Indian vintner paves the way for sustainable growth through vineyard tourism and eyes China’s growing thirst
Wine production may not be the most obvious choice of enterprise for anyone in a country where two-thirds of the population does not drink for religious or cultural reasons.
However, Rajeev Samant, by chasing his dream to set up a vineyard in rural India, seems to have ushered in a social and lifestyle change in the subcontinent.
The founder and CEO of Sula Vineyards, an award-winning wine producer, is not only a pioneer of sorts in the Indian wine industry. Samant is also a pioneer in India’s wine tourism sector, opening the first tasting room at his vineyard in 2005, followed by restaurants and now a 30-room vineyard resort.
Sula has already notched up an impressive track record. The company aims to end the year having produced 11 million bottles, which is more than 200 times growth from the first year’s production of 50,000 bottles in 2001.
According to International Wine and Spirits Research, a data analytics firm, Sula has already established itself as India’s leading premium wine brand, with close to 70 percent market share. Its wines are exported globally and feature on the menus of some of the world’s finest restaurants.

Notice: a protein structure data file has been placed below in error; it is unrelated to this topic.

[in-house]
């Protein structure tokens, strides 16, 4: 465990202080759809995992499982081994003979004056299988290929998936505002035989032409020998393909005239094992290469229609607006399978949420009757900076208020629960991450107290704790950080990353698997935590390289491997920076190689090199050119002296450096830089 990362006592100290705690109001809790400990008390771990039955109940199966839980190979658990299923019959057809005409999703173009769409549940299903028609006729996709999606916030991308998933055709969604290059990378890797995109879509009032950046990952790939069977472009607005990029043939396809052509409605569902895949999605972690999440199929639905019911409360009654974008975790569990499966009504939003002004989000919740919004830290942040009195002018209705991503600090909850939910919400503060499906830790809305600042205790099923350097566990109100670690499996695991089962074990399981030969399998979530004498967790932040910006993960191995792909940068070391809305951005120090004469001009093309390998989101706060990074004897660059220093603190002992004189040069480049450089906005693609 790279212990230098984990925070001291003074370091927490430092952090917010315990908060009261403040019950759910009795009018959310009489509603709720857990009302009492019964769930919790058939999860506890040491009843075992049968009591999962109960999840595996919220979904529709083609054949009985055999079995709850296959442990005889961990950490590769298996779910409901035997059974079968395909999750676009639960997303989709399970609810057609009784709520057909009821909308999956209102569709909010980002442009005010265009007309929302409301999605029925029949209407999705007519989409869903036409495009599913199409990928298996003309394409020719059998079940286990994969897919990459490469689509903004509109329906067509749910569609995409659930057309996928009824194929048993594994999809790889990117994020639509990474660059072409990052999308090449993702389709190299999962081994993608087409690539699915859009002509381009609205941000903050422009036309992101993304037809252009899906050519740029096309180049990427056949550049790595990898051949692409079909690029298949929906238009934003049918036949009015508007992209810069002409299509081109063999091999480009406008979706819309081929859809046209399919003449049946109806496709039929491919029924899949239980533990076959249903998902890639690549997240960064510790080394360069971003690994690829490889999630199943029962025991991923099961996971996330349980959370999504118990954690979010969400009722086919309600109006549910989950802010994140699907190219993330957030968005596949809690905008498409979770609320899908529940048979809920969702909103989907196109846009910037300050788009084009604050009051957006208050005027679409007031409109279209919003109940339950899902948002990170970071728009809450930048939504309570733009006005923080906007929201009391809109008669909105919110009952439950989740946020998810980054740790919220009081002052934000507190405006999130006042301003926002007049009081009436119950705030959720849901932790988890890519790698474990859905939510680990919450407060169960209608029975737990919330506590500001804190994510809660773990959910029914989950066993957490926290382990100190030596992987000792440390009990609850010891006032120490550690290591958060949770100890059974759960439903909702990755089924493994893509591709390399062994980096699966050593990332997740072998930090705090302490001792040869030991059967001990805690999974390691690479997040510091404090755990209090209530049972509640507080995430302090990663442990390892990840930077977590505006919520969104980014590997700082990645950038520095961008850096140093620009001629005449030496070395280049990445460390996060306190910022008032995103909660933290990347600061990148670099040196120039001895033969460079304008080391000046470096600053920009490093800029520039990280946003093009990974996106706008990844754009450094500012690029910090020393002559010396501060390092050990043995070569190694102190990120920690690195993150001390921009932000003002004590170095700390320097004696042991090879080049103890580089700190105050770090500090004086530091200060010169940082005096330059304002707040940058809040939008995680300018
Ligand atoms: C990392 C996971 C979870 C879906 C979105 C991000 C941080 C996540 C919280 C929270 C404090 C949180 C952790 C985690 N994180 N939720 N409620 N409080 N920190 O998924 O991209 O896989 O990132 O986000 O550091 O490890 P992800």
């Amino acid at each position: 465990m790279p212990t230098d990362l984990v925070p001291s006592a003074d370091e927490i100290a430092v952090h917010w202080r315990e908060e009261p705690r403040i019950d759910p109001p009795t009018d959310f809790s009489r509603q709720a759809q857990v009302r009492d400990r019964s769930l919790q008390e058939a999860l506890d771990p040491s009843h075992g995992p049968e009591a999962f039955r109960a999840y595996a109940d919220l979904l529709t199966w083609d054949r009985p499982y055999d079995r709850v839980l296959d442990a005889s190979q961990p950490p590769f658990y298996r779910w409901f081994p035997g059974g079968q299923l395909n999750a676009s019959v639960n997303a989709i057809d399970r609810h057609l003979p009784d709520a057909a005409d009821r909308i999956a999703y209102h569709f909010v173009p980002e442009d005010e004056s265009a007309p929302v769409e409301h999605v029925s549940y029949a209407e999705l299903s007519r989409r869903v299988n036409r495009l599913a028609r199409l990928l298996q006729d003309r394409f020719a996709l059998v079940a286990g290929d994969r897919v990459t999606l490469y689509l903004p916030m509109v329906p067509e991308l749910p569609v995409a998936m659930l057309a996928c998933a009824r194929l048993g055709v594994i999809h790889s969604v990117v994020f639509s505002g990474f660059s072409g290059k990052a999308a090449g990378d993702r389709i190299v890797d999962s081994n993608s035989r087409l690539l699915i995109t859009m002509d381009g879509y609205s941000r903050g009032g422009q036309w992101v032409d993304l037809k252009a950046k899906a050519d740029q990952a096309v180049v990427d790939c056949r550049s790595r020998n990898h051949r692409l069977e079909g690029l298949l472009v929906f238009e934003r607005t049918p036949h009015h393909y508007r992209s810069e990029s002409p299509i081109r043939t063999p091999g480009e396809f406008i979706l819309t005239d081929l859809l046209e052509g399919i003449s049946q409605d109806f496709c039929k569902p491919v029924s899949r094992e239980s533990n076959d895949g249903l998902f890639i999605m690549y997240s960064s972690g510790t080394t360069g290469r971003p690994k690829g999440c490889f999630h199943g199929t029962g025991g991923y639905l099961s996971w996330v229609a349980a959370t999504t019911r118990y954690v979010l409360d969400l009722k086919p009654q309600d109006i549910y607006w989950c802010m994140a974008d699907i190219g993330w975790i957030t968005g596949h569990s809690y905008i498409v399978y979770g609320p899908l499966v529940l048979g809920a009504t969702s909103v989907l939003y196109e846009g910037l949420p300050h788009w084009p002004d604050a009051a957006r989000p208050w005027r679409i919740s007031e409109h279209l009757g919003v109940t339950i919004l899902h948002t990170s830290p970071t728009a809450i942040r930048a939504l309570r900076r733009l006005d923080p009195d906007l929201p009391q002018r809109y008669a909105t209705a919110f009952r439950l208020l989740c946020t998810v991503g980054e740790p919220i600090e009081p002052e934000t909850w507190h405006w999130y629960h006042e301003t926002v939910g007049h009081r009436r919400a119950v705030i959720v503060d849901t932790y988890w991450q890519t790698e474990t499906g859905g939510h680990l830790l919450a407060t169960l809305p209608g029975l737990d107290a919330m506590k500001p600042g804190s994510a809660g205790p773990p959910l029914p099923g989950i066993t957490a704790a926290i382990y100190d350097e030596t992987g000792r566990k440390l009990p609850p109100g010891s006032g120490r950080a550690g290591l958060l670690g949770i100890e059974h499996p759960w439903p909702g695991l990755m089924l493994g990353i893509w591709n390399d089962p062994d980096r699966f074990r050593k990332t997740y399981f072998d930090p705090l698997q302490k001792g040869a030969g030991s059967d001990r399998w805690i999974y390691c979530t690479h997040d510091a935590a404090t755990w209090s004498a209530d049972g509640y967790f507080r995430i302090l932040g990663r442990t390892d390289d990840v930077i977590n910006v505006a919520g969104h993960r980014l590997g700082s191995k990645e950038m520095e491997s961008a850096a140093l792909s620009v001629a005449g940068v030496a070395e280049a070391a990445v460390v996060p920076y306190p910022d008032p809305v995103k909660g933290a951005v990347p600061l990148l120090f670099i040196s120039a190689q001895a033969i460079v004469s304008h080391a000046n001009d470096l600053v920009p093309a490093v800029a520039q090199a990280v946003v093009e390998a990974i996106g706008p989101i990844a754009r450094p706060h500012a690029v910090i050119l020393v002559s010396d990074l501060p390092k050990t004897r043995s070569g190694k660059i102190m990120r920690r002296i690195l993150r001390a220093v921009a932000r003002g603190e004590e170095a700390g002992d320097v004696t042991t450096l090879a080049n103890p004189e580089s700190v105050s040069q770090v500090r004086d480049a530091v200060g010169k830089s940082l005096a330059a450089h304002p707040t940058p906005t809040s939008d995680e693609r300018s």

“In whatever I do, a thought that always drives me is this: In some way it has to benefit society. I chose wine because I believed it has the potential to contribute significantly to the community and the economy, yet few were aware of it,” Samant said.
However, he turned to wine production by chance.
After graduating in India and completing a master’s in industrial engineering from Stanford University in the United States, he worked briefly at Oracle in Silicon Valley, California.
By 1993, Samant had had enough of the corporate scene and quit his job.
Following a yearlong backpacking trip around the world, he returned to India to lead a rural life. It was in 1996 that he had an epiphany when he accompanied his father to his birthplace of Nashik, a city near Mumbai in western India. The aim of the visit was to sell a piece of land his father owned.
“I saw these acres and acres of wild grassland in the middle of nowhere which looked beautiful … and I decided that instead of selling it off, I would do something here,” he said.
Samant started out by farming mangoes in the 27-hectare plot. Next he planted some roses and teakwood. Soon he found that while the city’s arid climate was ideal for growing grapes, the area had no vineyards. No one was making wine either.
“And that was my ‘aha!’ moment,” he recalled.
Soon Samant realized that wine making was his calling in life. In 1999, he established Sula Vineyards with help from noted Californian winemaker Kerry Damskey.
Initially, the modest goal was just to make “good and inexpensive” wine that Indians could easily afford. But soon Samant realized that Sula was in the middle of an economically and socially backward area.